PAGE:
When former Senator Dale Bumpers gave his celebrated speech to the Senate in defense of Bill Clinton, he began by saying that the great impeachment farce was just about sex, and certainly not honesty and values.
When former Senator Dale Bumpers gave his celebrated speech to the
Senate in defense of Bill Clinton, he began by saying that the great
impeachment farce was just about sex, and certainly not honesty and
This should remind us that, when someone begins an argument with the
words, ’This isn’t just about money,’ it’s just about money.
So we looked at the commentary about the most recent mega-merger - AOL’s
dollars 150-200 billion for Time Warner - and waited for hard-headed
businessmen like Steve Case, Gerald Levin and Ted Turner to acknowledge,
even brag, that they had put together the biggest money-making company
of all time.
After all, we’re embarking on the digital age, and here comes a merger
of all these media - cable systems, movies, great film libraries, books,
sports - with the potential to be carried from home-to-home,
person-to-person, studio-to-studio, via the Internet. News, opinions,
analysis, the uninformed viewers chatting with the uninformed
’journalists,’ your grandchildren on your screen minutes after their
birth - the whole world online. And all at monopoly rates, if a few
recalcitrants like AT&T would only fall in line.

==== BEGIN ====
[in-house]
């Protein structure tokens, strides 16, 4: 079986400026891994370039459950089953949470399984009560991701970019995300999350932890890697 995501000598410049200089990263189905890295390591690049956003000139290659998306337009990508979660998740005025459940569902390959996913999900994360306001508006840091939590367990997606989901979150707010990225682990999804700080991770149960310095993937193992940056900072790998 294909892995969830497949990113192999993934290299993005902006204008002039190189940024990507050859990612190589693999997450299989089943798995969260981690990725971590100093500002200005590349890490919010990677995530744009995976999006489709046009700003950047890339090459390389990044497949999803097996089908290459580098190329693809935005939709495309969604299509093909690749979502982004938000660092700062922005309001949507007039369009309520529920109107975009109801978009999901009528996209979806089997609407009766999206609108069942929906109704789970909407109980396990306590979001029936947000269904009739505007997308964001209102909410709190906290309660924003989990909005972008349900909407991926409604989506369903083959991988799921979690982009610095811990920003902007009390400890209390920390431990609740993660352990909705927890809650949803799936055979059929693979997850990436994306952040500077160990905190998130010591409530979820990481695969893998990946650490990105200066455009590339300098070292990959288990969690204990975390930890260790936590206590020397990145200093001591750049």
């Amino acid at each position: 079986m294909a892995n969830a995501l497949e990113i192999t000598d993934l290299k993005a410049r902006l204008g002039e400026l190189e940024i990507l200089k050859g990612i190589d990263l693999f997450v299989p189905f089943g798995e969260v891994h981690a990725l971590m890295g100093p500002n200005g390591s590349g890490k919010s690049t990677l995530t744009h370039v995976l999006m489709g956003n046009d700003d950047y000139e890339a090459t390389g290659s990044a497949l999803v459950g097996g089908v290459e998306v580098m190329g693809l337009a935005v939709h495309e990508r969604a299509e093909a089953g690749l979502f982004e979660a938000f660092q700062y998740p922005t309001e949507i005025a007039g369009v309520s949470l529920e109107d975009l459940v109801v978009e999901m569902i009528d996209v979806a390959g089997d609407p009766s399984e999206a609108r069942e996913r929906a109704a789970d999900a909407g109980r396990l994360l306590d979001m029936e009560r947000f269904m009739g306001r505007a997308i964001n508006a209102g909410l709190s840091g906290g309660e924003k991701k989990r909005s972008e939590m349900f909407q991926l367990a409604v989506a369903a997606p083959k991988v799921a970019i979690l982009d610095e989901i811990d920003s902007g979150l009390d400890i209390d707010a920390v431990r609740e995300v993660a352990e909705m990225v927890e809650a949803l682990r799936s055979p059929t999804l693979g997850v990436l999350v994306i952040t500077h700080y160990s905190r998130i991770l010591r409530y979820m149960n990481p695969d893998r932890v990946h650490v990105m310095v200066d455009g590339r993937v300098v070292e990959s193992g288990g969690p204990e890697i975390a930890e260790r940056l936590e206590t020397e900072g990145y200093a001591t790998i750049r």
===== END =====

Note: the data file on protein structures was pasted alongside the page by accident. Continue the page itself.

But by the early programs Tuesday, one could find no gloating - it
turned out the deal was all public service for the betterment of
Here was Levin, the CEO-to-be: ’This is not just about money, this is
about making a better world for people.’ Honestly. An analyst in The New
York Times quoted Steve Case of AOL, chairman-to-be of the merged
company, asserting the merger was a social good, a great advance for
But the same analyst went on, darkly and probably accurately, to point
out that this was the blurring and perhaps the obliteration of brand
boundaries and hence of the edge of competition.
This was, after all, another step in the creation of a mass, uniform
culture dominated by a single, globalized corporation - but few made
that observation. Instead, we got an amazing PR spin. This would be a
boon for everyone; the world at our fingertips. But this is a world in
which children starve, populations are decimated by ethnic wars, and
even in the strongest, most wired nation in the world, nearly 50 million
people can’t afford medical care. ’Making a better world for people?’ By
conveying the run-up to the Super Bowl on 100 channels instead of 50; by
enabling the wealthy and a portion of the middle class to buy what was
What if these companies had decided to spend dollars 200 billion to
restructure a society, to build affordable housing and schools? Then we
could say it wasn’t just about the money.